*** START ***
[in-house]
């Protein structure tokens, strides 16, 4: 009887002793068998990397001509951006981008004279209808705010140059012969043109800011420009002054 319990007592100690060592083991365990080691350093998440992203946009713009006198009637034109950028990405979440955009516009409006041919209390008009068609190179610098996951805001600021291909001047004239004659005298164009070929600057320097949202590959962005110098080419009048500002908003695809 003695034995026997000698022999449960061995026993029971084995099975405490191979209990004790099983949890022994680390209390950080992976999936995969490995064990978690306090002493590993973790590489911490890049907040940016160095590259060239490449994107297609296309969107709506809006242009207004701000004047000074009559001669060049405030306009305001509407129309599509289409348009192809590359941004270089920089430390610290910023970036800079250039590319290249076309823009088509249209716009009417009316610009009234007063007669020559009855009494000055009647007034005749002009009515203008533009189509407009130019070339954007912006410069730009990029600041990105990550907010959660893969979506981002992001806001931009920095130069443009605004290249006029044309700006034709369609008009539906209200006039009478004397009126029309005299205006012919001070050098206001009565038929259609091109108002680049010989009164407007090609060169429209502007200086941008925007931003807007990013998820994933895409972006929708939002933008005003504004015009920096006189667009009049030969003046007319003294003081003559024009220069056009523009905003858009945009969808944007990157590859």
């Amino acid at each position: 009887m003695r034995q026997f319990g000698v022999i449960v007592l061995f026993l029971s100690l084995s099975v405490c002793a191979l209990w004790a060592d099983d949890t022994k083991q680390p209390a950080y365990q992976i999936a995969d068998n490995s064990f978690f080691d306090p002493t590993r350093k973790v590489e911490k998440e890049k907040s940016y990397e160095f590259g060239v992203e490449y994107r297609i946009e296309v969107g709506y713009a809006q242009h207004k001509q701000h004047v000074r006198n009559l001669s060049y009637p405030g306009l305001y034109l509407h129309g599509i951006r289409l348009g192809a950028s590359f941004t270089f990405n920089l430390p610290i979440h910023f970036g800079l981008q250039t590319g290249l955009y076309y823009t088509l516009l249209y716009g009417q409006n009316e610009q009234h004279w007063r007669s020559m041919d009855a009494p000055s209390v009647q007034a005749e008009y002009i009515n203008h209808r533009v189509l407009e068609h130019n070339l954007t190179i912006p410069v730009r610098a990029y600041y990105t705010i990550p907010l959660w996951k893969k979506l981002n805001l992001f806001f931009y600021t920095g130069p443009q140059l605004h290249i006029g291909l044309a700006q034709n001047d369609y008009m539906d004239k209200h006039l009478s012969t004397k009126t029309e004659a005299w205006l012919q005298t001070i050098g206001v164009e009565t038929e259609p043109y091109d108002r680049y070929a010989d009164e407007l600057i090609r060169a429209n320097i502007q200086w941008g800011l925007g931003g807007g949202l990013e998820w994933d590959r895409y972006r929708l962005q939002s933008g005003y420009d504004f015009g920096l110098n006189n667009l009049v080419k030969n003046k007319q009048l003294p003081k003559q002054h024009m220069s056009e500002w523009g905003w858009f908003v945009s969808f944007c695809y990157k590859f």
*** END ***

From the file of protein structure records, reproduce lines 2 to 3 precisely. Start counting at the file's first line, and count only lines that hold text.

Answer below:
């Protein structure tokens, strides 16, 4: 009887002793068998990397001509951006981008004279209808705010140059012969043109800011420009002054 319990007592100690060592083991365990080691350093998440992203946009713009006198009637034109950028990405979440955009516009409006041919209390008009068609190179610098996951805001600021291909001047004239004659005298164009070929600057320097949202590959962005110098080419009048500002908003695809 003695034995026997000698022999449960061995026993029971084995099975405490191979209990004790099983949890022994680390209390950080992976999936995969490995064990978690306090002493590993973790590489911490890049907040940016160095590259060239490449994107297609296309969107709506809006242009207004701000004047000074009559001669060049405030306009305001509407129309599509289409348009192809590359941004270089920089430390610290910023970036800079250039590319290249076309823009088509249209716009009417009316610009009234007063007669020559009855009494000055009647007034005749002009009515203008533009189509407009130019070339954007912006410069730009990029600041990105990550907010959660893969979506981002992001806001931009920095130069443009605004290249006029044309700006034709369609008009539906209200006039009478004397009126029309005299205006012919001070050098206001009565038929259609091109108002680049010989009164407007090609060169429209502007200086941008925007931003807007990013998820994933895409972006929708939002933008005003504004015009920096006189667009009049030969003046007319003294003081003559024009220069056009523009905003858009945009969808944007990157590859």
């Amino acid at each position: 009887m003695r034995q026997f319990g000698v022999i449960v007592l061995f026993l029971s100690l084995s099975v405490c002793a191979l209990w004790a060592d099983d949890t022994k083991q680390p209390a950080y365990q992976i999936a995969d068998n490995s064990f978690f080691d306090p002493t590993r350093k973790v590489e911490k998440e890049k907040s940016y990397e160095f590259g060239v992203e490449y994107r297609i946009e296309v969107g709506y713009a809006q242009h207004k001509q701000h004047v000074r006198n009559l001669s060049y009637p405030g306009l305001y034109l509407h129309g599509i951006r289409l348009g192809a950028s590359f941004t270089f990405n920089l430390p610290i979440h910023f970036g800079l981008q250039t590319g290249l955009y076309y823009t088509l516009l249209y716009g009417q409006n009316e610009q009234h004279w007063r007669s020559m041919d009855a009494p000055s209390v009647q007034a005749e008009y002009i009515n203008h209808r533009v189509l407009e068609h130019n070339l954007t190179i912006p410069v730009r610098a990029y600041y990105t705010i990550p907010l959660w996951k893969k979506l981002n805001l992001f806001f931009y600021t920095g130069p443009q140059l605004h290249i006029g291909l044309a700006q034709n001047d369609y008009m539906d004239k209200h006039l009478s012969t004397k009126t029309e004659a005299w205006l012919q005298t001070i050098g206001v164009e009565t038929e259609p043109y091109d108002r680049y070929a010989d009164e407007l600057i090609r060169a429209n320097i502007q200086w941008g800011l925007g931003g807007g949202l990013e998820w994933d590959r895409y972006r929708l962005q939002s933008g005003y420009d504004f015009g920096l110098n006189n667009l009049v080419k030969n003046k007319q009048l003294p003081k003559q002054h024009m220069s056009e500002w523009g905003w858009f908003v945009s969808f944007c695809y990157k590859f």